Forcing users to locate resources in a fixed manner is usually the main culprit in most failed taxonomy implementations. This problem is especially pronounced when users are migrating from their own information 'silos' to organisation-wide repositoies. To reduce resistance from users and to ease the transition into an environment that is more conducive to knowledge sharing and collaboration, multiple taxonomies reflecting the preferred discovery patterns and terminology of different user groups are highly recommended.
Those who have implemented taxonomies may immediately balk at this idea, since it could lead to a maintenance nightmare. However, we found that it is possible to both customize taxonomies for different user groups and to keep maintenance efforts to the minimum. Of course, this must be done with the proper planning, understanding of user needs and the right tools.
And this is where Synaptica fits in perfectly. A key differentiating feature of the Synaptica taxonomy management tool is its ability to provide 'audience-centric' views to diverse sets of users, yet maintaining a single 'master' taxonomy. This nifty feature builds upon the foundation of a master taxonomy by allowing alternative preferred terminology to be defined for multiple audience segments via audience 'extensions'. Terms that are not relevant to a particular audience can be suppressed and additional details or depth that are needed by another audience can be developed - depending on which 'extensions' are being deployed onto the navigation platform (Intranet, portal e.g.).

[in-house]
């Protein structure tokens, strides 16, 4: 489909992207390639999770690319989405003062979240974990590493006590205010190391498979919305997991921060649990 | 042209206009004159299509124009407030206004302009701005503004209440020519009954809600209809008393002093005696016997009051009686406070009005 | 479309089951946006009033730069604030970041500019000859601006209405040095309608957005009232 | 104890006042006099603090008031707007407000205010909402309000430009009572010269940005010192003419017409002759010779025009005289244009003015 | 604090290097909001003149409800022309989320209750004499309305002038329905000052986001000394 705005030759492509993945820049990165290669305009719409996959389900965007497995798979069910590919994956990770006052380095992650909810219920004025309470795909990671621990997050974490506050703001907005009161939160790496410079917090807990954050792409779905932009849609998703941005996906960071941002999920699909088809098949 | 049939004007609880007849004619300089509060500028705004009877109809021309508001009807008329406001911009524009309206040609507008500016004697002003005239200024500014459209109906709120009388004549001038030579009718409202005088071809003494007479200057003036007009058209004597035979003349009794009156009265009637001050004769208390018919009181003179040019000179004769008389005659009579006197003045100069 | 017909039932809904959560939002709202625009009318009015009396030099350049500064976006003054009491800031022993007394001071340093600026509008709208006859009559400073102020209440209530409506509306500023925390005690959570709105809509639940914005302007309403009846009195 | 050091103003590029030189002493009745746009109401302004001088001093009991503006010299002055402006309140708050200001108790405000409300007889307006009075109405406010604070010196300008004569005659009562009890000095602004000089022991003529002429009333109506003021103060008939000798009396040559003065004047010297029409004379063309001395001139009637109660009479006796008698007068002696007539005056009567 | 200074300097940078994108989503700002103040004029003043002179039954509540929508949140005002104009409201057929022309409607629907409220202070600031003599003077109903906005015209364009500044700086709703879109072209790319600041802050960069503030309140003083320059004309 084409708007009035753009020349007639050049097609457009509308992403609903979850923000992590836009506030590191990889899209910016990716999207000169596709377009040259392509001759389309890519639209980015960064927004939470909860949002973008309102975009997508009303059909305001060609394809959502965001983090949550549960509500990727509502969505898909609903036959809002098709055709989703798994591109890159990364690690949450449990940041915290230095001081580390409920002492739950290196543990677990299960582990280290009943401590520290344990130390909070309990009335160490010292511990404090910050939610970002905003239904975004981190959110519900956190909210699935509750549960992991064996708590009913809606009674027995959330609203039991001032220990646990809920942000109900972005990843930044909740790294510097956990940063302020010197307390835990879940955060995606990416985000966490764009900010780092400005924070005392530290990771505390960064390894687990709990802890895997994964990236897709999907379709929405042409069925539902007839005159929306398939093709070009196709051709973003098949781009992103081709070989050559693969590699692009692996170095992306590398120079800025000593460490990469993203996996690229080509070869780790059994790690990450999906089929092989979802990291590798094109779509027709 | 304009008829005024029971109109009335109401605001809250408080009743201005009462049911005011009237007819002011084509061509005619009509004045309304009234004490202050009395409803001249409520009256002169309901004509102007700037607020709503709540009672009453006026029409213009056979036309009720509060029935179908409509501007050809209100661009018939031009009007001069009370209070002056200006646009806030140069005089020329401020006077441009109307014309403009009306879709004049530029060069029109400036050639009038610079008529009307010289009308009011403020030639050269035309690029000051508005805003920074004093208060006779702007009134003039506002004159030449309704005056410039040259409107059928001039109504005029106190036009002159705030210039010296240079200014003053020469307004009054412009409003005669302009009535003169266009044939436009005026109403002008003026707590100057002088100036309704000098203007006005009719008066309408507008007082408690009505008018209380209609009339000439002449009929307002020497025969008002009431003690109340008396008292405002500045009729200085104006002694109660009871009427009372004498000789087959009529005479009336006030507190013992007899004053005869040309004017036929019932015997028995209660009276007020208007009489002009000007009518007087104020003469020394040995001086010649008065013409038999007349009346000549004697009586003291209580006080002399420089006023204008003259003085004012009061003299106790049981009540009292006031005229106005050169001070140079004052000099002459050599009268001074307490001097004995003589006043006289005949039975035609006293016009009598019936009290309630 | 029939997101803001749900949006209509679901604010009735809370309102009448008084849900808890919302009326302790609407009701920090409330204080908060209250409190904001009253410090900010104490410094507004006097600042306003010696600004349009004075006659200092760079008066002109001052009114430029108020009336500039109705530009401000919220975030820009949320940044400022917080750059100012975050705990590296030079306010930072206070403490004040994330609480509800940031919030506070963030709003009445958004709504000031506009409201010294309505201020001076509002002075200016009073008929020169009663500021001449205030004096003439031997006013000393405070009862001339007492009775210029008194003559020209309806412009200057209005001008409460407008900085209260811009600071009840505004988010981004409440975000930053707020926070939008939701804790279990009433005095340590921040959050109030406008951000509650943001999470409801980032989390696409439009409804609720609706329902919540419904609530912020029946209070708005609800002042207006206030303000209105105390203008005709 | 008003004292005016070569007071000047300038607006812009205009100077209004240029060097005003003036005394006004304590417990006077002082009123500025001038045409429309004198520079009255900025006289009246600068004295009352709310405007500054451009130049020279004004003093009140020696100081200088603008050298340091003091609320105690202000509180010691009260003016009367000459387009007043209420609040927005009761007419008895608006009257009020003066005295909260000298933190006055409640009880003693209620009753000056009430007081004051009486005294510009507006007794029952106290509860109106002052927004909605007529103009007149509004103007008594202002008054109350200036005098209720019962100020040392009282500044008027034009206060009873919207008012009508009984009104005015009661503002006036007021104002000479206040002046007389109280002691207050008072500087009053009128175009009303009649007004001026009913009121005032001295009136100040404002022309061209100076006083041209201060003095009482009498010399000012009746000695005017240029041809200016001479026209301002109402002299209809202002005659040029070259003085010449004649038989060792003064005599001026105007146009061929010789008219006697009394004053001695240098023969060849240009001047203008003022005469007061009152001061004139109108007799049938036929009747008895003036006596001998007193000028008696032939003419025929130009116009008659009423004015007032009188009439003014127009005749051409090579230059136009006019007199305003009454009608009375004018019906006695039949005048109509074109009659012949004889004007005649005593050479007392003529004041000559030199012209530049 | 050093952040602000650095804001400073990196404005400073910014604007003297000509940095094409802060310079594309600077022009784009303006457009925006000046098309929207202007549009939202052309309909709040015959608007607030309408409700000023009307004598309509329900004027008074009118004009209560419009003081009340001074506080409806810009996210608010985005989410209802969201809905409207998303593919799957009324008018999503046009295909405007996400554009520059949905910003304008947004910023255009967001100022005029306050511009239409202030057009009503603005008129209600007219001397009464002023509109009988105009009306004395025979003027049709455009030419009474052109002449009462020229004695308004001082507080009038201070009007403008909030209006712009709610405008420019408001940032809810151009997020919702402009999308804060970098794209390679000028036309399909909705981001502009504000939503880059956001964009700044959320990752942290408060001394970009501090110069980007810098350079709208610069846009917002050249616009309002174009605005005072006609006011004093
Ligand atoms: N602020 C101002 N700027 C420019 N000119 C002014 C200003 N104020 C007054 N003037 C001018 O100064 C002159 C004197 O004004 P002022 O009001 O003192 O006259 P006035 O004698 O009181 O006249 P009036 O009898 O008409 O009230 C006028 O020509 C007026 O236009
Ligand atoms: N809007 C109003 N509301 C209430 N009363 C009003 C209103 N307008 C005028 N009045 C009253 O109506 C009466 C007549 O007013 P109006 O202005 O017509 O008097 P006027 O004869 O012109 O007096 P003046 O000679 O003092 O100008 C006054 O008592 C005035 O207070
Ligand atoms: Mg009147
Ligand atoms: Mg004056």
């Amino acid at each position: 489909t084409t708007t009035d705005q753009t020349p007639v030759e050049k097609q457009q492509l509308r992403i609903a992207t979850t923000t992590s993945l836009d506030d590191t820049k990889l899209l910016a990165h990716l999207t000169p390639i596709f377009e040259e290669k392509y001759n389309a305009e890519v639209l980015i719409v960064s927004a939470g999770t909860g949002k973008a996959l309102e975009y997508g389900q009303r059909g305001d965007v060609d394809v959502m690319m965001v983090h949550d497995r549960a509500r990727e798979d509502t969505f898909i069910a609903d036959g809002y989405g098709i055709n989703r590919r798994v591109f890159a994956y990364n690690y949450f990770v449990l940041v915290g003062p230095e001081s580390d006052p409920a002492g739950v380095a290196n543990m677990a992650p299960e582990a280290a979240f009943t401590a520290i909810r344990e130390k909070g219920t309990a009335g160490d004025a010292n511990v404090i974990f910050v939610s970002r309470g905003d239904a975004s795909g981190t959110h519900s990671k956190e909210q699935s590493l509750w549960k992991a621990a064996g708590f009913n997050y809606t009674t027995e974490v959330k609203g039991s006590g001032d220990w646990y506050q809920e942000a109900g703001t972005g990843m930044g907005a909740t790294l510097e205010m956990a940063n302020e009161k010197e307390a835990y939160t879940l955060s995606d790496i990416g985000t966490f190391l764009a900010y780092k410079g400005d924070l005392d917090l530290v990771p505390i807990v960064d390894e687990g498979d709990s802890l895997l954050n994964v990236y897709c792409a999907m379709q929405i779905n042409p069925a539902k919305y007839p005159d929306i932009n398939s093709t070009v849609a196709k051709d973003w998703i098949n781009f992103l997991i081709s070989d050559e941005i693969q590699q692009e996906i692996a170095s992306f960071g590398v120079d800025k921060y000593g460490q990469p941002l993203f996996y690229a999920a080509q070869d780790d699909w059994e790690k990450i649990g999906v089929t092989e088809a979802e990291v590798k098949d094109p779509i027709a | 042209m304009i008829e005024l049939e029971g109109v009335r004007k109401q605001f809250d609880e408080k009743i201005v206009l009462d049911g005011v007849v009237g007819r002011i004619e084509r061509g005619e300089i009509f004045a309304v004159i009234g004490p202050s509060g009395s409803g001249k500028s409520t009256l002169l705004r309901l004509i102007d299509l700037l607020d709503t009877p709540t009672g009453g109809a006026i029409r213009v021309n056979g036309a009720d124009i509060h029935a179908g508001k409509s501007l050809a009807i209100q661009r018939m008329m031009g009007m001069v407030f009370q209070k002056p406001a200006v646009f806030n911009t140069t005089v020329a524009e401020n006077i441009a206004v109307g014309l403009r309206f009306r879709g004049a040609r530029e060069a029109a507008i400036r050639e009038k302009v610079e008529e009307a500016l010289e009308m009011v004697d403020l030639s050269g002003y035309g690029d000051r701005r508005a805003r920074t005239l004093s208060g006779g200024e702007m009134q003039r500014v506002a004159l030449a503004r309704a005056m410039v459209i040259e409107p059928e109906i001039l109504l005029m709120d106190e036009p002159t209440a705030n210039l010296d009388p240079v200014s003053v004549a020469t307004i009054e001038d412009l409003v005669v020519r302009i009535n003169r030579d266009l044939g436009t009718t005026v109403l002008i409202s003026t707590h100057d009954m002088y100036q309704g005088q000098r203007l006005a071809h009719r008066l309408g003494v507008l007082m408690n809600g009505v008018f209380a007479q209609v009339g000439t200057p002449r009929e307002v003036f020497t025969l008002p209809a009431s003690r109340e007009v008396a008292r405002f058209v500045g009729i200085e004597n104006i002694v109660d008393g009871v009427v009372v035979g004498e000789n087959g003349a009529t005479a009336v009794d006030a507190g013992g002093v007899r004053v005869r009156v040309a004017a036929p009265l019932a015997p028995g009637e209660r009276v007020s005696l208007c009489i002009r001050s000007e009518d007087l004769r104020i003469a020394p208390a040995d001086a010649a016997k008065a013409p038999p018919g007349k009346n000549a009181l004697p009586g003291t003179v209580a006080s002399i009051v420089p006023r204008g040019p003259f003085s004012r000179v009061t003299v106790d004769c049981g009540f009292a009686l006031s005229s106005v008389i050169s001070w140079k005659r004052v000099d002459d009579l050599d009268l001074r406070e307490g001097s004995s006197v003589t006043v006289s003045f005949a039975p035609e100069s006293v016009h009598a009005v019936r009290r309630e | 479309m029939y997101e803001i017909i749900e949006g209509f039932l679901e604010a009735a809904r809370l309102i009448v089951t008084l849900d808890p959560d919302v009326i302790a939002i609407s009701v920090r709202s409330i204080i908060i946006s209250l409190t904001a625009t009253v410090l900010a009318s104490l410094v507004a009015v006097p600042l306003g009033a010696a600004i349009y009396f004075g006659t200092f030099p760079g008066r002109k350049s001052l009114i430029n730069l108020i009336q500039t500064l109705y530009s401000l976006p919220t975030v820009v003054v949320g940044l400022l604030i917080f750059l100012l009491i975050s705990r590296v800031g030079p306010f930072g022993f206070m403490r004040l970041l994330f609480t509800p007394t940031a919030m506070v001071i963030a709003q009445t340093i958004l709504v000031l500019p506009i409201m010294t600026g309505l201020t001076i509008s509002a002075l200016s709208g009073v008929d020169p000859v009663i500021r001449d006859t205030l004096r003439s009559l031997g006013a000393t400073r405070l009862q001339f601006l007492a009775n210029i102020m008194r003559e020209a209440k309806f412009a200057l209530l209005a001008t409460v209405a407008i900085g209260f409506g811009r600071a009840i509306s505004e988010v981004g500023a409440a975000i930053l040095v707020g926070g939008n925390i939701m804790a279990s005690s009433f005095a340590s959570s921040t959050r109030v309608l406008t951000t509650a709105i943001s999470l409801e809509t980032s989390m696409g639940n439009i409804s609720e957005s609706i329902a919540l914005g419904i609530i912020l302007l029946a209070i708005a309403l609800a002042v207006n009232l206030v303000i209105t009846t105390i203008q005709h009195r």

Synaptica automatically manages the relationships between the master taxonomy and its extensions, thereby enabling consistent searching using diverse taxonomic views. More importantly, it makes maintenance seamless as changes in any term will result in automatic updates across all 'audience-centric' views, eliminating the need to duplicate efforts across multiple taxonomies.
With the help of the Taxonomy Services team at Dow Jones Client Solutions, various organisations are using, or are planning to use this feature in Synaptica to enhance the information discovery process and experience. For example, in a typical corporate setting, users from different departments can continue to browse their contents using familiar terminology and views, even though they are really using a larger enterprise-wide taxonomy. Such functionalities help to lessen user resistance while fostering knowledge sharing at the same time.
In a wider context, such as that of a digital library designed for the Public, 'audience-centric' views can be designed to provide optimized browsing for varied audience segments. For example, the browsing needs on a topic such as Health and Medical Sciences would be very different between the general public and academic/researcher segments. These are just some of the taxonomy design and maintenance considerations that Synaptica addresses.
What this all means is that with the help of an experienced taxonomy design team and the right tools, knowledge managers can truly lay the foundation for improved information discovery and sharing without having to worry about details that can already be addressed by using existing tools and best practices.
To learn more about Audience Centric Approaches please see this paper:'Audience-Centric Taxonomy: Using Taxonomies to Support Heterogeneous User Communities'. This paper describes how the National Library Board in Singapore intends to utilize audience centric taxonomy to provide enhanced information access to its multilingual, multi-cultural user community.
This post was co-written by Tan Pei Jiun, a Dow Jones Senior Taxonomy Consultant based in Singapore.